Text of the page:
Federal Reserve Currency and Coin Services

An important function of the Federal Reserve is ensuring that enough cash—that is, currency and coin—is in circulation to meet the public’s demand.  When Congress established the Federal Reserve, it recognized that the public’s demand for cash is variable.  This demand increases or decreases seasonally and as the level of economic activity changes.  For example, in the weeks leading up to a holiday season, depository institutions increase their orders of currency and coin from Reserve Banks to meet their customers’ demand.  Following the holiday season, depository institutions ship excess currency and coin back to the Reserve Banks, where it is credited to their accounts.

Each of the twelve Reserve Banks is authorized by the Federal Reserve Act to issue currency, and the Department of Treasury is authorized to issue coin.  The Secretary of the Treasury approves currency designs, and the Treasury’s Bureau of Engraving and Printing prints the notes.  The Federal Reserve Board places an annual printing order with the bureau and pays the bureau for the cost of printing.  The Federal Reserve Board coordinates shipments of currency to the Reserve Banks around the country.  The Reserve Banks, in turn, issue the notes to the public through depository institutions.  Federal Reserve notes are obligations of the Reserve Banks.  The Reserve Banks secure the currency they issue with legally authorized collateral, most of which is in the form of U.S. Treasury securities held by the Reserve Banks.  Coin, unlike currency, is issued by the Treasury, not the Reserve Banks.  The Reserve Banks order coin from the Treasury’s Bureau of the Mint and pay the Mint the full face value of coin, rather than the cost to produce it.  The Reserve Banks then distribute coin to the public through depository institutions.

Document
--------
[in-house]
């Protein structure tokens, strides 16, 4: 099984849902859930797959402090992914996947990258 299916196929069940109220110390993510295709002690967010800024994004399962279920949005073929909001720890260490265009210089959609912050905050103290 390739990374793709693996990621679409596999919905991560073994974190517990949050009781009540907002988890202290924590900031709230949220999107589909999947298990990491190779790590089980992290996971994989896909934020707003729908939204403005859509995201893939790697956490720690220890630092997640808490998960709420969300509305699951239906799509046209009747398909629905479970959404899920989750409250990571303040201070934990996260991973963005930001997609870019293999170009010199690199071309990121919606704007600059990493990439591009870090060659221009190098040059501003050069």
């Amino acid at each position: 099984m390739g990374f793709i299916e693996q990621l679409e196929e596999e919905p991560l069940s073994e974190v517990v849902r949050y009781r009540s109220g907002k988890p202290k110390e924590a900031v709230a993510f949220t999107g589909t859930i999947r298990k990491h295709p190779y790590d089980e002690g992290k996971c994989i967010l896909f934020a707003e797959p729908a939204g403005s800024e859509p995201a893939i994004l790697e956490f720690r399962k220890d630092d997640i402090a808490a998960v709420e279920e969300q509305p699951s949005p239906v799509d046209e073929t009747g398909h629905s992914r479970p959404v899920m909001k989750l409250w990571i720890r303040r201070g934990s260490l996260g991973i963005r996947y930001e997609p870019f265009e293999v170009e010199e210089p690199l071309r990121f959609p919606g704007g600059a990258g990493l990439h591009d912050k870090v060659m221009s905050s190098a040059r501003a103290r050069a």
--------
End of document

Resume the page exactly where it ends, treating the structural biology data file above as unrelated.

Although the issuance of paper money in this country dates back to 1690, the U.S. government did not issue paper currency with the intent that it circulate as money until 1861, when Congress approved the issuance of demand Treasury notes.  All currency issued by the U.S. government since then remains legal tender, including silver certificates, which have a blue seal for the Department of the Treasury; United States notes, which have a red seal; and national bank notes, which have a brown seal.  Today, nearly all currency in circulation is in the form of Federal Reserve notes, which  were first issued in 1914 and have a green Treasury seal.  Currency is redesigned periodically to incorporate new anti-counterfeiting features.  When currency is redesigned, all previous Federal Reserve notes remain valid.

When currency flows back to the Reserve Banks, each deposit is counted, verified, and authenticated.  Notes that are too worn for recirculation (unfit notes) and those that are suspected of being counterfeit are culled out.  Suspect notes are forwarded to the United States Secret Service, and unfit notes are destroyed at the Reserve Banks on behalf of the Treasury.  Notes that can be recirculated to the public are held in Reserve Bank vaults, along with new notes, until they are needed to meet demand.  Coin that is received by Reserve Banks is verified by weight rather than piece-counted, as currency is.

Today, currency and coin are used primarily for small-dollar transactions and thus account for only a small proportion of the total dollar value of all monetary transactions.  During 2003, Reserve Banks delivered to depository institutions about 36.6 billion notes having a value of $633.4 billion and received from depository institutions about 35.7 billion notes having a value of $596.9 billion.  Of the total received by Reserve Banks, 7.4 billion notes, with a face value of $101.3 billion, were deemed to be unfit to continue to circulate and were destroyed.  The difference between the amount of currency paid to depository institutions and the amount of currency received from circulation equals the change in demand for currency resulting from economic activity.  In 2003, the increase in demand was $36.5 billion.